Sky's the limit
Nowadays, automatic transmissions, power windows, power steering, power locks, power seats, mega-watt stereos, low profile alloys,120hp, easy financing terms and bumper to bumper car care are taken for granted. Ironically, the wealth of high standard levels of high technology and luxury, coupled with a plethora of brands today, encourages up-the-ante individuals to aim for the stars. Never have available aftermarket parts reached out and up to accommodate even the most outlandish wish. Just as money is no object, fancy knows no bounds.
Don't forget the water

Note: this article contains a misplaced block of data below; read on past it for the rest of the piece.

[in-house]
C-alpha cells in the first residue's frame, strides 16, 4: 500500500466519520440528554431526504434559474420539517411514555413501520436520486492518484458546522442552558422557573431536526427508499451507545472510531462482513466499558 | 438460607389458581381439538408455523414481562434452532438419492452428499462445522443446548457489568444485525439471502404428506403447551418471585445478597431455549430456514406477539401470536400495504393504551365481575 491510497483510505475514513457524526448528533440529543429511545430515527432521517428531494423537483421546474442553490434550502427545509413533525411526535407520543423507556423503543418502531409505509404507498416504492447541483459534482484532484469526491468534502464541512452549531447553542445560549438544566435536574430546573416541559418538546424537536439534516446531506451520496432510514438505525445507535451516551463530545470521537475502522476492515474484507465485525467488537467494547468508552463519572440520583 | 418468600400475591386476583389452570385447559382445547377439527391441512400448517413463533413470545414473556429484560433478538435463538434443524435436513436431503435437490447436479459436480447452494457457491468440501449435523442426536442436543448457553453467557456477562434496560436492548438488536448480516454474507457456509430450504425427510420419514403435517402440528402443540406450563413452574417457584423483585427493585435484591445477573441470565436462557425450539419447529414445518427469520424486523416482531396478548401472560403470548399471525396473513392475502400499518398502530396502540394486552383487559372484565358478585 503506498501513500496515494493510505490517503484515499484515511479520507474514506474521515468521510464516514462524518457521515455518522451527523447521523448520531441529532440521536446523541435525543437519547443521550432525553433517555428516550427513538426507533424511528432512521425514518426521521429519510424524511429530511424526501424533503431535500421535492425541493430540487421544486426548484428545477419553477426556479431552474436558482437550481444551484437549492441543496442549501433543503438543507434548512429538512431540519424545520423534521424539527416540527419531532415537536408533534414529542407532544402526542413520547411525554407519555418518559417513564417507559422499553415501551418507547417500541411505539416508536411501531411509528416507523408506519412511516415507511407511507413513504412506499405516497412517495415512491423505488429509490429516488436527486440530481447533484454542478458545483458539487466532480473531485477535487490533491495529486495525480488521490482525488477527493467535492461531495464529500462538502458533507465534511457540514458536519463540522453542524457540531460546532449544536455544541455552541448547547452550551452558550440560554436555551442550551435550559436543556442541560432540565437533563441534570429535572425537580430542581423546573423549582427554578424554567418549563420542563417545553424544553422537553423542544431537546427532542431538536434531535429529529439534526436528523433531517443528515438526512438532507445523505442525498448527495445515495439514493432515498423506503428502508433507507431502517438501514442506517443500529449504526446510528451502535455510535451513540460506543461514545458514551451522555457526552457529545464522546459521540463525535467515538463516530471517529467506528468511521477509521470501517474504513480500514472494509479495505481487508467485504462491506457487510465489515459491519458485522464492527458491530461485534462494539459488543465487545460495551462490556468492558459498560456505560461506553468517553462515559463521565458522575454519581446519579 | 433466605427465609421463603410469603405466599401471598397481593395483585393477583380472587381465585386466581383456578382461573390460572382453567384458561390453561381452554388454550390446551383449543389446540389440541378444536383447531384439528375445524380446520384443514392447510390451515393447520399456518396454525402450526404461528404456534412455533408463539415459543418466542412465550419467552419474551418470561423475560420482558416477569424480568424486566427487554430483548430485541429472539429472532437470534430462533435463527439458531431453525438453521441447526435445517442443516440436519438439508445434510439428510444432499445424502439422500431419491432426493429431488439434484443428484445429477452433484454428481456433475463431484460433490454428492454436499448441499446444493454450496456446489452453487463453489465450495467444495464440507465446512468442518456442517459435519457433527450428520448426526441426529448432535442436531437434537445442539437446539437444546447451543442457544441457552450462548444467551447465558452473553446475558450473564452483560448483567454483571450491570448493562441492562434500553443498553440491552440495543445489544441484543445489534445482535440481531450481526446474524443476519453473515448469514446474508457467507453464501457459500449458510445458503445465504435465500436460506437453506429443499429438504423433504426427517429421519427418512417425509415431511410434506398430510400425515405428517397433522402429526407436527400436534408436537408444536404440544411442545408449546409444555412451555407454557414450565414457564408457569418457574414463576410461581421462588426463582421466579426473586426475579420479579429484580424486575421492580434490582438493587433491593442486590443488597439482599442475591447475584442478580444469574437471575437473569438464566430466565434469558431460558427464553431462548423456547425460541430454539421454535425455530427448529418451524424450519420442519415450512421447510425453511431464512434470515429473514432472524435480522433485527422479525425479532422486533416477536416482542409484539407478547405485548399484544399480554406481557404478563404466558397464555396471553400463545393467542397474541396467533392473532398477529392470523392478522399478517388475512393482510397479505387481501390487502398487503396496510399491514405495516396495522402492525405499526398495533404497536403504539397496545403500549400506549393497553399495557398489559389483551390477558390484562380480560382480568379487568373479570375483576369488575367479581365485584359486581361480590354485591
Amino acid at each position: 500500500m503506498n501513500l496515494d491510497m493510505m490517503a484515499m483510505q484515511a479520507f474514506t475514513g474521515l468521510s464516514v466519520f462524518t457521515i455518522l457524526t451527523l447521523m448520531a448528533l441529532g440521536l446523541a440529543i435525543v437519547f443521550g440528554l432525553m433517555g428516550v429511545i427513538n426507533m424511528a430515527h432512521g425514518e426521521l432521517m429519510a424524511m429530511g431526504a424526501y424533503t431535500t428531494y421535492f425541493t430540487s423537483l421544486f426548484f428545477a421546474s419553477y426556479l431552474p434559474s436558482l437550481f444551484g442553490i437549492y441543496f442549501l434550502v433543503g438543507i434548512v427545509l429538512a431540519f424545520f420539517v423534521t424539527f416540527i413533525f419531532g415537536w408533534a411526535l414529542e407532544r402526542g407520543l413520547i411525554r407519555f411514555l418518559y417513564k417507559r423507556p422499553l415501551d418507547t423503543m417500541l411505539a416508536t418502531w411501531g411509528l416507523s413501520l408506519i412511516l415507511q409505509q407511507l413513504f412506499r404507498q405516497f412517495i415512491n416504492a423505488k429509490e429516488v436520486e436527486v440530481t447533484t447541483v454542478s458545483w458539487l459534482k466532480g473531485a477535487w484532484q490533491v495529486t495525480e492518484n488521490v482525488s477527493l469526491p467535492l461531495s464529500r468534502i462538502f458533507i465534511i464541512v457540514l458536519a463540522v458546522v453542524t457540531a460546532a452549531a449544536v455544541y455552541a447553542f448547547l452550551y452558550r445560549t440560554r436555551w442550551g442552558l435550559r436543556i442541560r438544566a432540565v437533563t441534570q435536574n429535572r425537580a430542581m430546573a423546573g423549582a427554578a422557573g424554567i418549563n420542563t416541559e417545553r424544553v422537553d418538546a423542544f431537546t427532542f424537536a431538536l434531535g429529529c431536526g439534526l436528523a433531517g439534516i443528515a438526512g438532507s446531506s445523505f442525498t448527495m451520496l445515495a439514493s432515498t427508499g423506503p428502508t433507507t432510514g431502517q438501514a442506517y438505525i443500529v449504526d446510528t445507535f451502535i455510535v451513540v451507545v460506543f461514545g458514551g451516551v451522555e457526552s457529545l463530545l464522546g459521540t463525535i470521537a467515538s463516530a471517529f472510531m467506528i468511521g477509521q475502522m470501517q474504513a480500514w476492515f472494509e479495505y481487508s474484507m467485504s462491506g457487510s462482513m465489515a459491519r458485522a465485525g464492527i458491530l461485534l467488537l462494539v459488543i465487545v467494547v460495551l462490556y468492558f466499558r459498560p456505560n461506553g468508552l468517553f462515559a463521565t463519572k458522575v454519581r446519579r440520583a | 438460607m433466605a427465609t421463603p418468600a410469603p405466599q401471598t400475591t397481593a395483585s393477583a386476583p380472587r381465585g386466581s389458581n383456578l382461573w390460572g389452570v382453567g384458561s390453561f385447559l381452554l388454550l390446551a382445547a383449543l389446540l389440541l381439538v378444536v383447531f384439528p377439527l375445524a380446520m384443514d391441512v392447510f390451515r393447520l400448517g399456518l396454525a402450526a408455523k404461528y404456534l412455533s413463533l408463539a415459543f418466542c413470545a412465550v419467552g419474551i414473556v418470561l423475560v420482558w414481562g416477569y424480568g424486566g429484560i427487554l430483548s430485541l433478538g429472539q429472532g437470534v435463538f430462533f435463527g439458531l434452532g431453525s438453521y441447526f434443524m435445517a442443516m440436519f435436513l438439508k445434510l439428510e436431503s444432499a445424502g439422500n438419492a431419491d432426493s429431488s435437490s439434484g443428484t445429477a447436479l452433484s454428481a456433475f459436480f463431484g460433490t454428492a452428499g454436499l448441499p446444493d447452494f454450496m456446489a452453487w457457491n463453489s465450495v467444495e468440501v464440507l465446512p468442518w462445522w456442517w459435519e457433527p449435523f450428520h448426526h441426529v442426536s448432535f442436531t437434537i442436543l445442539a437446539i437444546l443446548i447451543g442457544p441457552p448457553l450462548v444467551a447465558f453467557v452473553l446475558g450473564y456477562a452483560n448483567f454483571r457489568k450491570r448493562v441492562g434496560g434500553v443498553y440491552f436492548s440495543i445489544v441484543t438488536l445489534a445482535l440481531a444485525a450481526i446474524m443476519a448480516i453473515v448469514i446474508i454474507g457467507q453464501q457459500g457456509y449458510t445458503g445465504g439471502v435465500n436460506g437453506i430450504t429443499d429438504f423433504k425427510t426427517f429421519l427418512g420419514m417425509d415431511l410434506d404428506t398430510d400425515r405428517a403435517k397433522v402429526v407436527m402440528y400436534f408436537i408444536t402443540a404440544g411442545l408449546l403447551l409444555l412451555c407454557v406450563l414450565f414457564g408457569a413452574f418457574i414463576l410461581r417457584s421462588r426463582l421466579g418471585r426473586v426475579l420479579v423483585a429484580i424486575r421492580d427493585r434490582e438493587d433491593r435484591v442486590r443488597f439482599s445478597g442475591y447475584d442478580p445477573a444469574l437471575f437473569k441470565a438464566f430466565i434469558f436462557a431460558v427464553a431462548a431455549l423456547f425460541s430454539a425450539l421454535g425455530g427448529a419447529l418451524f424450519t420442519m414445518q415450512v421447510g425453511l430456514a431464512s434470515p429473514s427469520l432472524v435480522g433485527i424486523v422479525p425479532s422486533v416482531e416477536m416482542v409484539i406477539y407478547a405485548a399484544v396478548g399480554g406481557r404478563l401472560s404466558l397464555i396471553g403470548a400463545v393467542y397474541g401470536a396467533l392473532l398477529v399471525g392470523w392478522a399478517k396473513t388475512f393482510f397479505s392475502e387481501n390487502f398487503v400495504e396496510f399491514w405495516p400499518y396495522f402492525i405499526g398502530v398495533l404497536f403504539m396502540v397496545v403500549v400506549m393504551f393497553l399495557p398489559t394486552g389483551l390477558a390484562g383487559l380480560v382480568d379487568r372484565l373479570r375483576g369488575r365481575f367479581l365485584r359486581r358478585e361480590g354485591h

For me, the first worthwhile purchase timed with a new car will always be a pair of thick pre-washed washcloths. There are lots of microfiber cloths, synthetic and genuine chamois around, but two good apron sized [not hanky sized] cotton flannel cloths with the edge turned in and sewn with soft cotton thread is value for money. One rag for soaking and the other for drying. True, there are automatic car washes that abrade or scratch the paint less than clumsy hand washing, but only the time short and cash rich resort to this quicker and admittedly more thorough cleansing. With almost all year round tropical weather, nothing could be more fun than giving your new car its first bath. Even if there really isn't much dirt to take out, its as much fun as an outdoor bath on a hot summers day. “Pozo” hard water spots, keep away!